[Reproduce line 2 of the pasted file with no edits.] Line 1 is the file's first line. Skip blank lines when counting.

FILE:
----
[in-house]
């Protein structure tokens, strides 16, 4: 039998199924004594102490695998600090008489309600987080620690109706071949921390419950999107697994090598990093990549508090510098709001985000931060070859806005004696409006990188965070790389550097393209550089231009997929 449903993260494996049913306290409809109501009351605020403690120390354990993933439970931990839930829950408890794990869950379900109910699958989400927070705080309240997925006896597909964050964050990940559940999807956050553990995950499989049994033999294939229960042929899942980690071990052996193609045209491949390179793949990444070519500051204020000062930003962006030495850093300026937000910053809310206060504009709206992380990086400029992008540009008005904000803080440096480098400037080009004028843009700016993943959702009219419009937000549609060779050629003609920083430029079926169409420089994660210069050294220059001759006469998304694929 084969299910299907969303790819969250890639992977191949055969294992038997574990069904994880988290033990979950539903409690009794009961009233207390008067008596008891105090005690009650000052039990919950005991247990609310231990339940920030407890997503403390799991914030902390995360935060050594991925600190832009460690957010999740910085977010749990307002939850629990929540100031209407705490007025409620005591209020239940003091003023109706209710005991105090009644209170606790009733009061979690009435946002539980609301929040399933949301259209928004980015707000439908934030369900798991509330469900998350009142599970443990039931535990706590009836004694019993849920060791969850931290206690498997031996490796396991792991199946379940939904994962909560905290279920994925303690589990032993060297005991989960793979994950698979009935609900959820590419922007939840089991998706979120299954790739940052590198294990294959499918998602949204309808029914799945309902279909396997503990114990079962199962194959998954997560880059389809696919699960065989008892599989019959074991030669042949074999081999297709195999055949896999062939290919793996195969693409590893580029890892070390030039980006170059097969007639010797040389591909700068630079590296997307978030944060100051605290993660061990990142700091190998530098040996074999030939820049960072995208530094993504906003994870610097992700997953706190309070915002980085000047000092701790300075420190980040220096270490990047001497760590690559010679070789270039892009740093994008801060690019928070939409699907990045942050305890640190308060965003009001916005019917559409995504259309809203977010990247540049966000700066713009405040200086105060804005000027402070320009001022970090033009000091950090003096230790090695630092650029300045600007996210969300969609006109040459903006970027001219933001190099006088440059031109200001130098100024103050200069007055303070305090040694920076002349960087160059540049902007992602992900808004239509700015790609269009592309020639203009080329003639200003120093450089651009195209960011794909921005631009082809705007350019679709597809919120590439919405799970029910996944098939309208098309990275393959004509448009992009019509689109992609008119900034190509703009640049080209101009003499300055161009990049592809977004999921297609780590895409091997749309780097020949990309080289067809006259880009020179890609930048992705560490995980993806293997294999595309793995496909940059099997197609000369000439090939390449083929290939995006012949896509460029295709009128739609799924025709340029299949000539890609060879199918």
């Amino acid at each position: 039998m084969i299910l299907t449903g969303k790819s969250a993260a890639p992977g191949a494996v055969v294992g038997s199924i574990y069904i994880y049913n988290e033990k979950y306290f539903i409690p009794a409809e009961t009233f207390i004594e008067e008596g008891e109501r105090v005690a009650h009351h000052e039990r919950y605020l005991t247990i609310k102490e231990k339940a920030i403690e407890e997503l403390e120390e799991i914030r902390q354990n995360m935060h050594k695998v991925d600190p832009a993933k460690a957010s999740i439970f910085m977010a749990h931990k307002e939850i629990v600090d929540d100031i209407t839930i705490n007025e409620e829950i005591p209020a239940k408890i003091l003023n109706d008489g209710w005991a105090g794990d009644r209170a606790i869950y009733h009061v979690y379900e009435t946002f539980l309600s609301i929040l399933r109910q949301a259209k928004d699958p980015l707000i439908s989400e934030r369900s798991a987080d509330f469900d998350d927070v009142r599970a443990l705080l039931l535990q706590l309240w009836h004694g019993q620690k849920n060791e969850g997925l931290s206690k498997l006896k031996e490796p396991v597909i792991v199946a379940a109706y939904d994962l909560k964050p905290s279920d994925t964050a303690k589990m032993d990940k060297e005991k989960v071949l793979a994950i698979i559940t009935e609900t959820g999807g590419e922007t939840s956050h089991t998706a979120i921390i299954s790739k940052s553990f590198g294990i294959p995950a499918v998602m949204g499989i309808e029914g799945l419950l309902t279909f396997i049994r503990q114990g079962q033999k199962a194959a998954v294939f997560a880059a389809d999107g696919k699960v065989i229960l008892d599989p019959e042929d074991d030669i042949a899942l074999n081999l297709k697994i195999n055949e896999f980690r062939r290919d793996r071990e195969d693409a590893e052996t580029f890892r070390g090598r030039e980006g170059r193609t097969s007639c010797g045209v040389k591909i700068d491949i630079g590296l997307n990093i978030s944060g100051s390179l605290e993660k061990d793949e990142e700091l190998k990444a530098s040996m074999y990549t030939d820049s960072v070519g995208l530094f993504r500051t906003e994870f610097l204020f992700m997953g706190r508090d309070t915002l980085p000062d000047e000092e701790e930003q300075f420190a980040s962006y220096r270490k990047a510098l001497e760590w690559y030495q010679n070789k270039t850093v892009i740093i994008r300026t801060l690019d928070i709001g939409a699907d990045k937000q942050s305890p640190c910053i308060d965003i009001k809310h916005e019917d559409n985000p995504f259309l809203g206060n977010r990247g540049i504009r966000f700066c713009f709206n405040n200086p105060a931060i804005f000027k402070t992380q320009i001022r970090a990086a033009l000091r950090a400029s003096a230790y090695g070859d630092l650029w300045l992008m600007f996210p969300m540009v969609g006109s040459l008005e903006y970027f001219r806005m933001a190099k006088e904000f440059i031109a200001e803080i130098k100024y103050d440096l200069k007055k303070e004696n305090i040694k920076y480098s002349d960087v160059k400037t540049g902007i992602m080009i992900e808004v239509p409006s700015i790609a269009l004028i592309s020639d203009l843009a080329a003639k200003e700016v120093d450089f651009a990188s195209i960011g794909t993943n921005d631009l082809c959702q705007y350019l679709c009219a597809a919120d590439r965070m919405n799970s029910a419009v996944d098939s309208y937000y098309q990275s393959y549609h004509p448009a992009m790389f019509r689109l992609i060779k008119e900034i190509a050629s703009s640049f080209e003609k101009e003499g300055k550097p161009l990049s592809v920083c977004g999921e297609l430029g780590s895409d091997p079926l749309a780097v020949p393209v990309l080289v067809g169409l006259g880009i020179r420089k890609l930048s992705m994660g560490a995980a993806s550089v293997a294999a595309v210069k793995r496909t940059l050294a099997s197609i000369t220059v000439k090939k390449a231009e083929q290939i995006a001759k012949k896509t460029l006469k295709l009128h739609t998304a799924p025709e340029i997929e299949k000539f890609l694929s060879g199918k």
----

């Protein structure tokens, strides 16, 4: 039998199924004594102490695998600090008489309600987080620690109706071949921390419950999107697994090598990093990549508090510098709001985000931060070859806005004696409006990188965070790389550097393209550089231009997929 449903993260494996049913306290409809109501009351605020403690120390354990993933439970931990839930829950408890794990869950379900109910699958989400927070705080309240997925006896597909964050964050990940559940999807956050553990995950499989049994033999294939229960042929899942980690071990052996193609045209491949390179793949990444070519500051204020000062930003962006030495850093300026937000910053809310206060504009709206992380990086400029992008540009008005904000803080440096480098400037080009004028843009700016993943959702009219419009937000549609060779050629003609920083430029079926169409420089994660210069050294220059001759006469998304694929 084969299910299907969303790819969250890639992977191949055969294992038997574990069904994880988290033990979950539903409690009794009961009233207390008067008596008891105090005690009650000052039990919950005991247990609310231990339940920030407890997503403390799991914030902390995360935060050594991925600190832009460690957010999740910085977010749990307002939850629990929540100031209407705490007025409620005591209020239940003091003023109706209710005991105090009644209170606790009733009061979690009435946002539980609301929040399933949301259209928004980015707000439908934030369900798991509330469900998350009142599970443990039931535990706590009836004694019993849920060791969850931290206690498997031996490796396991792991199946379940939904994962909560905290279920994925303690589990032993060297005991989960793979994950698979009935609900959820590419922007939840089991998706979120299954790739940052590198294990294959499918998602949204309808029914799945309902279909396997503990114990079962199962194959998954997560880059389809696919699960065989008892599989019959074991030669042949074999081999297709195999055949896999062939290919793996195969693409590893580029890892070390030039980006170059097969007639010797040389591909700068630079590296997307978030944060100051605290993660061990990142700091190998530098040996074999030939820049960072995208530094993504906003994870610097992700997953706190309070915002980085000047000092701790300075420190980040220096270490990047001497760590690559010679070789270039892009740093994008801060690019928070939409699907990045942050305890640190308060965003009001916005019917559409995504259309809203977010990247540049966000700066713009405040200086105060804005000027402070320009001022970090033009000091950090003096230790090695630092650029300045600007996210969300969609006109040459903006970027001219933001190099006088440059031109200001130098100024103050200069007055303070305090040694920076002349960087160059540049902007992602992900808004239509700015790609269009592309020639203009080329003639200003120093450089651009195209960011794909921005631009082809705007350019679709597809919120590439919405799970029910996944098939309208098309990275393959004509448009992009019509689109992609008119900034190509703009640049080209101009003499300055161009990049592809977004999921297609780590895409091997749309780097020949990309080289067809006259880009020179890609930048992705560490995980993806293997294999595309793995496909940059099997197609000369000439090939390449083929290939995006012949896509460029295709009128739609799924025709340029299949000539890609060879199918």